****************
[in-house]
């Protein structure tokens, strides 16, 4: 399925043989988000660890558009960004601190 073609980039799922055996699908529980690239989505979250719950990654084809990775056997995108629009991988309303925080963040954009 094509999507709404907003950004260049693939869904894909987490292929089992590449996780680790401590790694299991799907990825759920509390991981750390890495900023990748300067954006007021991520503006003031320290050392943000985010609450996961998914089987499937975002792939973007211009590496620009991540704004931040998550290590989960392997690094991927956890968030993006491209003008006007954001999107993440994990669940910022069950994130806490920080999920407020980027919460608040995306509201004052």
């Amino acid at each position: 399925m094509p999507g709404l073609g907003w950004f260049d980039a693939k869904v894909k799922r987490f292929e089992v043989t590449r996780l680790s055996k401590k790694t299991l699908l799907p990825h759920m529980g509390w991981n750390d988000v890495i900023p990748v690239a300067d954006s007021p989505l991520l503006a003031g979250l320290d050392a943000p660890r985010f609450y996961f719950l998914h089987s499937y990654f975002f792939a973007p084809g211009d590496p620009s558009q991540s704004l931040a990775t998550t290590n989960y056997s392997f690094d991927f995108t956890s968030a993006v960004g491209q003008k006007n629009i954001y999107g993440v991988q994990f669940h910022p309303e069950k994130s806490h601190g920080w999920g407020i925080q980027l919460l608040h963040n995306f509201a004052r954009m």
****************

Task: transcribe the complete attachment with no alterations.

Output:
[in-house]
């Protein structure tokens, strides 16, 4: 399925043989988000660890558009960004601190 073609980039799922055996699908529980690239989505979250719950990654084809990775056997995108629009991988309303925080963040954009 094509999507709404907003950004260049693939869904894909987490292929089992590449996780680790401590790694299991799907990825759920509390991981750390890495900023990748300067954006007021991520503006003031320290050392943000985010609450996961998914089987499937975002792939973007211009590496620009991540704004931040998550290590989960392997690094991927956890968030993006491209003008006007954001999107993440994990669940910022069950994130806490920080999920407020980027919460608040995306509201004052």
């Amino acid at each position: 399925m094509p999507g709404l073609g907003w950004f260049d980039a693939k869904v894909k799922r987490f292929e089992v043989t590449r996780l680790s055996k401590k790694t299991l699908l799907p990825h759920m529980g509390w991981n750390d988000v890495i900023p990748v690239a300067d954006s007021p989505l991520l503006a003031g979250l320290d050392a943000p660890r985010f609450y996961f719950l998914h089987s499937y990654f975002f792939a973007p084809g211009d590496p620009s558009q991540s704004l931040a990775t998550t290590n989960y056997s392997f690094d991927f995108t956890s968030a993006v960004g491209q003008k006007n629009i954001y999107g993440v991988q994990f669940h910022p309303e069950k994130s806490h601190g920080w999920g407020i925080q980027l919460l608040h963040n995306f509201a004052r954009m």